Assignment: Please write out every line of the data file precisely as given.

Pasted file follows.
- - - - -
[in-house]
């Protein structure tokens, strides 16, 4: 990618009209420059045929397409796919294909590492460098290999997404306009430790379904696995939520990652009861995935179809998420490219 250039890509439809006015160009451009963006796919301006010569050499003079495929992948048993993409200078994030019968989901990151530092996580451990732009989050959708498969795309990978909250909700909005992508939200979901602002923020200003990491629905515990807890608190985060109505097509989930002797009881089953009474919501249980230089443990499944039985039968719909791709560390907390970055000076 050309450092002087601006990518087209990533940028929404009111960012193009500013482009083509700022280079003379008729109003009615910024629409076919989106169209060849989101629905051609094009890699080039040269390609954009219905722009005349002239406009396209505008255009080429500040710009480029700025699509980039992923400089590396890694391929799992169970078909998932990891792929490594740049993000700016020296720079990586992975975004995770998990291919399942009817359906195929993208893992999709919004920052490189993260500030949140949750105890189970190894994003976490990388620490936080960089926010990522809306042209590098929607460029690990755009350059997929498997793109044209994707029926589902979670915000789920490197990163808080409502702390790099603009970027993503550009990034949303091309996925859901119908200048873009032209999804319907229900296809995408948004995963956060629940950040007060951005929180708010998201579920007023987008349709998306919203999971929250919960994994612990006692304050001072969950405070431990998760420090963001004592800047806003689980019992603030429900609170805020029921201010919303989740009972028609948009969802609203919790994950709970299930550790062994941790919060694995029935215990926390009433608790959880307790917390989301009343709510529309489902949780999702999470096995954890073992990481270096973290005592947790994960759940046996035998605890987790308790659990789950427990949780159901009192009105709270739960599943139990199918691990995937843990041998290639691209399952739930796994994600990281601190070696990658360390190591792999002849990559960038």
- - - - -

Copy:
[in-house]
């Protein structure tokens, strides 16, 4: 990618009209420059045929397409796919294909590492460098290999997404306009430790379904696995939520990652009861995935179809998420490219 250039890509439809006015160009451009963006796919301006010569050499003079495929992948048993993409200078994030019968989901990151530092996580451990732009989050959708498969795309990978909250909700909005992508939200979901602002923020200003990491629905515990807890608190985060109505097509989930002797009881089953009474919501249980230089443990499944039985039968719909791709560390907390970055000076 050309450092002087601006990518087209990533940028929404009111960012193009500013482009083509700022280079003379008729109003009615910024629409076919989106169209060849989101629905051609094009890699080039040269390609954009219905722009005349002239406009396209505008255009080429500040710009480029700025699509980039992923400089590396890694391929799992169970078909998932990891792929490594740049993000700016020296720079990586992975975004995770998990291919399942009817359906195929993208893992999709919004920052490189993260500030949140949750105890189970190894994003976490990388620490936080960089926010990522809306042209590098929607460029690990755009350059997929498997793109044209994707029926589902979670915000789920490197990163808080409502702390790099603009970027993503550009990034949303091309996925859901119908200048873009032209999804319907229900296809995408948004995963956060629940950040007060951005929180708010998201579920007023987008349709998306919203999971929250919960994994612990006692304050001072969950405070431990998760420090963001004592800047806003689980019992603030429900609170805020029921201010919303989740009972028609948009969802609203919790994950709970299930550790062994941790919060694995029935215990926390009433608790959880307790917390989301009343709510529309489902949780999702999470096995954890073992990481270096973290005592947790994960759940046996035998605890987790308790659990789950427990949780159901009192009105709270739960599943139990199918691990995937843990041998290639691209399952739930796994994600990281601190070696990658360390190591792999002849990559960038």